Scotland on Sunday campaign: Deprived hit most by music charges

CHILDREN from deprived
areas are missing out on music lessons because of the cost of tuition.

A new analysis of primary schools has found that those who attend classes in affluent areas have a far greater chance of learning to play an instrument than their counterparts in impoverished districts.

The analysis, based on official figures from Dundee City Council, reveals the impact that charging for music tuition is having on pupils across the city.

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The council charges children £132 per year to learn a musical instrument, with an additional £83 for instrument hire, effectively meaning fees of more than £200 annually.

The figures, from Dundee’s 36 primary schools in March this year show a direct link
between deprivation across the city and the number of children receiving instrumental music tuition. At Sidlaw View Primary, in the city’s ­deprived Kirkton area, where 32 per cent of the population are classed as income-deprived, only four children learn a musical instrument.

In contrast, at Forthill, in the city’s affluent Broughty Ferry, where just 1 per cent of the population is termed ­income-deprived, 83 children are receiving instrumental music lessons.

Dundee City Council was one of 11 local authorities which raised its charges for
instrumental music tuition for the current school session and is one of 24 that charges up to £340 across Scotland in a postcode lottery system that has been highlighted by Scotland on Sunday’s Let The Children Play campaign.

The campaign, which has gained the backing of more than 20 MSPs so far, calls for free instrumental music tuition for Scottish school

The Dundee figures were obtained by MSP Jenny Marra, who said they showed a disturbing trend.

“These figures show that opportunities are not available to all children,” Marra said. “Educational opportunities should be blind to children’s circumstances at home, their parental income and the income status of their family. But it’s clear that opportunities for music tuition in Dundee are much more readily available in the more affluent areas.”

In other less affluent areas of Dundee such as Charleston, the number of children learning an instrument at the local primary school is just six, while Eastern Primary, also in the city’s prosperous Broughty Ferry, has 58 instrumental ­music pupils.

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Ged Grimes, bass player for Simple Minds and a Dundee native, said he was shocked at the figures. “There is no doubt when I look at these figures that in the affluent areas in Dundee they can afford to get their kids music tuition, and in the more impoverished areas, they can’t,” he said. “I don’t think councils take a long-term view of problems, they just say, ‘We need to cut the budget, what’s a soft target – ah, music lessons’. It’s a crying shame.

“Councils need to start looking at the long-term benefits of giving music tuition to kids
instead of just saying, ‘Oh, it’s costing too much, let’s cut it’. If we’re talking about a smart, successful creative Scotland this is one of the key things we need to be looking at.”

Councillor Stewart Hunter, education convener for Dundee City Council, said: “In Dundee we are keen to encourage as many young people as we can to take up a musical instrument. Therefore, tuition is free for pupils sitting an SQA examination in music and for children who qualify for free school meals or a clothing grant or tax credits if a family income is below £15,000.”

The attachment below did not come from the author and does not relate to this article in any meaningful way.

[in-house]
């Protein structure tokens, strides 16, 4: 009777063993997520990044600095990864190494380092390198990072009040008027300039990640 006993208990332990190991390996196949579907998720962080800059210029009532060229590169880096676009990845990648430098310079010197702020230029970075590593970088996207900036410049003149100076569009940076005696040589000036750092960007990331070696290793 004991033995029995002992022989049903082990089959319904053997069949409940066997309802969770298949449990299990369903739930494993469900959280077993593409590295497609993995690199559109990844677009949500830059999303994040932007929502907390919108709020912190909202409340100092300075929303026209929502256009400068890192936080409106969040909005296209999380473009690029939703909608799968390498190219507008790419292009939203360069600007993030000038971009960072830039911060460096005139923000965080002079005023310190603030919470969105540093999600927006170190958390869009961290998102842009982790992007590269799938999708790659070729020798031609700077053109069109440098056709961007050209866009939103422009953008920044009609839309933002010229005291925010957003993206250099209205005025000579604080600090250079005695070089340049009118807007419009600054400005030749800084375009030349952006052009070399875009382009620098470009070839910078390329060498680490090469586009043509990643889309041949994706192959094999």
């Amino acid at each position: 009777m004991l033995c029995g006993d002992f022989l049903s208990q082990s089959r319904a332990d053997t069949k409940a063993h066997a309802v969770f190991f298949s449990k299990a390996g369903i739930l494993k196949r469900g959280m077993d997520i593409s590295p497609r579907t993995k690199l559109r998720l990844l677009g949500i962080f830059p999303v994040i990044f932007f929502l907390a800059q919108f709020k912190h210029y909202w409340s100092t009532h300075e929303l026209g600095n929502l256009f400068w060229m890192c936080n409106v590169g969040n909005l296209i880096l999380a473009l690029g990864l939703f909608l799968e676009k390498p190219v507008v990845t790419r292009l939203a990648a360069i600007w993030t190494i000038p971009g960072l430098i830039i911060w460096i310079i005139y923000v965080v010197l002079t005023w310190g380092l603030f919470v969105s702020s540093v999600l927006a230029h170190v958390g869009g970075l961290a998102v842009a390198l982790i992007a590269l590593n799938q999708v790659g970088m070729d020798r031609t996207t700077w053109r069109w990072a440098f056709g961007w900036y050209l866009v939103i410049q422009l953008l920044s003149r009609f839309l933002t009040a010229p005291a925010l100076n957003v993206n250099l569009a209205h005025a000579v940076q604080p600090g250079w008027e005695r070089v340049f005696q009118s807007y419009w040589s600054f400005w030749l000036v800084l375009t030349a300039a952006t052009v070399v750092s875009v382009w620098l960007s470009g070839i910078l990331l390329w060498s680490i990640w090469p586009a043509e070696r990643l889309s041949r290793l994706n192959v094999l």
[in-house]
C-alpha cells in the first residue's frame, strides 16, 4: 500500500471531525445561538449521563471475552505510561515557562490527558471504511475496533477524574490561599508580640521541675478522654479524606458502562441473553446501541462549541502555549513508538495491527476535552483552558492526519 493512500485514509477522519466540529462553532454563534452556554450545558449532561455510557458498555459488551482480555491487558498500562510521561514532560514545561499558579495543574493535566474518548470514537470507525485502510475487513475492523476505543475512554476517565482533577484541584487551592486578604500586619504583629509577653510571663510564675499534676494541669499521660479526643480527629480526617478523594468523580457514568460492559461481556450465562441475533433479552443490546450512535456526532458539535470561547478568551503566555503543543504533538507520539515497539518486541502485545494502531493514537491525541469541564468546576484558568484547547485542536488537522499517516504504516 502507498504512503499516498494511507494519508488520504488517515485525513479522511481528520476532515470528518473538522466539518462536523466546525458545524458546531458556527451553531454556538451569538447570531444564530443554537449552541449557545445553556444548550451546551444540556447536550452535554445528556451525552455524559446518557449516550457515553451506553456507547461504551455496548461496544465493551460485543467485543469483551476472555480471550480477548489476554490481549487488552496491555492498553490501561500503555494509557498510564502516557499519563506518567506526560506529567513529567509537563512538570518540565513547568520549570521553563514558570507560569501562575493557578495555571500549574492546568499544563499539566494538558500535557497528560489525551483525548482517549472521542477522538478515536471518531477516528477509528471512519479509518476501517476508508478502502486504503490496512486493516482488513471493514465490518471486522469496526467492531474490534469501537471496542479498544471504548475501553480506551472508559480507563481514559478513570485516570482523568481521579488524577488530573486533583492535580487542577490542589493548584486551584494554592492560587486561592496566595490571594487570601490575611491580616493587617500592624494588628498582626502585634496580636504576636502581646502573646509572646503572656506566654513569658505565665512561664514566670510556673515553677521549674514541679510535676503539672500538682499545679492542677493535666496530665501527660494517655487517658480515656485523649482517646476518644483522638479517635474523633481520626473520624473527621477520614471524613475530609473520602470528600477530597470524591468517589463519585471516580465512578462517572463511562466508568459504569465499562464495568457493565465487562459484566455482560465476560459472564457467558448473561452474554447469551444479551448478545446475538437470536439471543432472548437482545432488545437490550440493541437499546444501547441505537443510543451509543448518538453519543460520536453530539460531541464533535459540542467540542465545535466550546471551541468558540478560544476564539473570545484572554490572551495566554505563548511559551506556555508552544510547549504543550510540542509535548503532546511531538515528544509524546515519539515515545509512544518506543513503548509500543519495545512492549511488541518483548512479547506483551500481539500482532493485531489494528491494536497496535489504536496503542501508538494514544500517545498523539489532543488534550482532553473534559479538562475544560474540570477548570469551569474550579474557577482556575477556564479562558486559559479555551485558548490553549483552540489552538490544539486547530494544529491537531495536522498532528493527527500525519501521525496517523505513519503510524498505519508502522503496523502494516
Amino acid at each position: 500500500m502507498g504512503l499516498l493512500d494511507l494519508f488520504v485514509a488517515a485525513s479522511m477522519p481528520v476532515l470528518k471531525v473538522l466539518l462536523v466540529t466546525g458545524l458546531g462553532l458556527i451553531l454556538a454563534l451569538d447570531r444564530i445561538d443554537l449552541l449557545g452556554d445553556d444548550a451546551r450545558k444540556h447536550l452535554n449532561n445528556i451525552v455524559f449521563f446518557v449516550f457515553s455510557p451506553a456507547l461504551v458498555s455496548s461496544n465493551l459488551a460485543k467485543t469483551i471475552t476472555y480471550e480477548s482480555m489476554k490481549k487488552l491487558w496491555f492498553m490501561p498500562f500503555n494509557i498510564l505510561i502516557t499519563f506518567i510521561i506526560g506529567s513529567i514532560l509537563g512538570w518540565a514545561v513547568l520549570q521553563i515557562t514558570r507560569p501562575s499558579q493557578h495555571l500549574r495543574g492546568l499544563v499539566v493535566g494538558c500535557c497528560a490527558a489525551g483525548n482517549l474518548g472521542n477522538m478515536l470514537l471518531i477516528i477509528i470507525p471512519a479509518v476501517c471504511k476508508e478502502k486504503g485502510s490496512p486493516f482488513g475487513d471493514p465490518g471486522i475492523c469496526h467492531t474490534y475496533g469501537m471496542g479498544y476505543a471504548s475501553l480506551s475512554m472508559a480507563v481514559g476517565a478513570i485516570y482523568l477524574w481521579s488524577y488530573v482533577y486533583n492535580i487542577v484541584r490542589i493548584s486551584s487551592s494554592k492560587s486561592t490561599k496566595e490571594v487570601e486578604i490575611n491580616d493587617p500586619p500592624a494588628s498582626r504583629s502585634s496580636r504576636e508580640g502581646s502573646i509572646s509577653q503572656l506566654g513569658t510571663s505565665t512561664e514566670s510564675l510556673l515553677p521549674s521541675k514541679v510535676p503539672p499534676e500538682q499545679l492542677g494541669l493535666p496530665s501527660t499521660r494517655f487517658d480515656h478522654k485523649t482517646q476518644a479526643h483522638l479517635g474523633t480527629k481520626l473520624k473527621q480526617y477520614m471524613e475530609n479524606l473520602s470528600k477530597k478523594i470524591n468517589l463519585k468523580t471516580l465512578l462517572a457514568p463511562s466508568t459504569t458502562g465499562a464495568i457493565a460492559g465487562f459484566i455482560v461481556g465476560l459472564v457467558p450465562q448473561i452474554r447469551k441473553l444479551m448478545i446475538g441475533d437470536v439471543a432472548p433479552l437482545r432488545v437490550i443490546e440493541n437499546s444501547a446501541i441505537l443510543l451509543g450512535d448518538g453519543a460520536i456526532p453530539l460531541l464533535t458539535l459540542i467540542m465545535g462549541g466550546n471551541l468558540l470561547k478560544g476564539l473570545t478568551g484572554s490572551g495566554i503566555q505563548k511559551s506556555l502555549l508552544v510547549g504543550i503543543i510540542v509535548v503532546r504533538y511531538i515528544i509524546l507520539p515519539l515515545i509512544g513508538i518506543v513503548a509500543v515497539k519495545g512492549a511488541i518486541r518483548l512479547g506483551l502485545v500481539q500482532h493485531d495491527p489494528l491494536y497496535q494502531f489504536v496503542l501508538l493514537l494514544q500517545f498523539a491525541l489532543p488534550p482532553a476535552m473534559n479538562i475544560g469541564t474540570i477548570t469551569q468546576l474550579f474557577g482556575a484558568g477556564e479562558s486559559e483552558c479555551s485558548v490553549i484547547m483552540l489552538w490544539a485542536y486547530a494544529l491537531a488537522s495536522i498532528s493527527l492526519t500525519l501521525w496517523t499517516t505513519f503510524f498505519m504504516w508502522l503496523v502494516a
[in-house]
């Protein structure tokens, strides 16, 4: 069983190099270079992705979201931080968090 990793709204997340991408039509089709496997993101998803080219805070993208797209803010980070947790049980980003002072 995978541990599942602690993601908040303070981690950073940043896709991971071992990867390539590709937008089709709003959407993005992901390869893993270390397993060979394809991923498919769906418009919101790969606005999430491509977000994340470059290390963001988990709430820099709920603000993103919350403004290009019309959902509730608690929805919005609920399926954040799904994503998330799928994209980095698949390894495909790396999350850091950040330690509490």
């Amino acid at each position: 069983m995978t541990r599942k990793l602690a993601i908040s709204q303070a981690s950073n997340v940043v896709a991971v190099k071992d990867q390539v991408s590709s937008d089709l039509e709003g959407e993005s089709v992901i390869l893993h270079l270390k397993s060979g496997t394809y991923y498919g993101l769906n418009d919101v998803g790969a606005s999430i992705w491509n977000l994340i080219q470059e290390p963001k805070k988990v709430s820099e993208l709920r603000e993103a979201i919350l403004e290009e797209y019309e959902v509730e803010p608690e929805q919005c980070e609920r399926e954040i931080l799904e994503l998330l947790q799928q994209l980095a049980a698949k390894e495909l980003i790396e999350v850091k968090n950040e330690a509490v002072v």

However, Mark Traynor, convener of the EIS’s teaching union’s Musical Instrument Teachers Network, said he had concerns that not all families would take up such exemptions. “When families are making decisions with financial implications they’re looking at priorities. Parents are often very proud and want to be seen to be doing their bit – a lot of them don’t want to take hand-outs,” he said.

“There are also additional costs to learning an instrument, specifically in Dundee, where they charge £83 for
instrumental music hire, so it’s not just simply about the tuition costs but about the additional costs involved as well. When you introduce charging you are going to exclude certain groups, and that’s why it’s very important that we continue this campaign for free ­tuition for all.”

Last month, Scotland on Sunday launched Let the ­Children Play, which has
received the backing of musicians Nicola Benedetti and Evelyn Glennie and the support of the Children’s Commisioner for Scotland, Tam Baillie. Since then, the Scottish Government has announced it is conducting a review into the legality of the charges, which in six local authorities extend to charging children sitting SQA music exams for instrumental music lessons.

The Convention of Scottish Local Authorities has also announced that it will conduct its own review into the fees.

We want you, the Scotland on Sunday readers, to get involved in our campaign.

• Did you learn an instrument at school?

• What role did learning an instrument play in your life?

• Do you have a child learning an instrument at school?

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• Are you a parent struggling to pay the fees for a child’s instrumental music tuition?

• What do you think of our politicians’ handling of the situation?

• Would you like to see free instrumental music tuition for all school children?

There are a number of ways to get involved:

• You can fill in the coupon in today’s paper and send to it to Education Secretary Michael Russell at the address published.

• You can tweet us and follow our Twitter feed @LTCPcampaign

• Comment on our Facebook page at

• Email your stories and your thoughts to [email protected]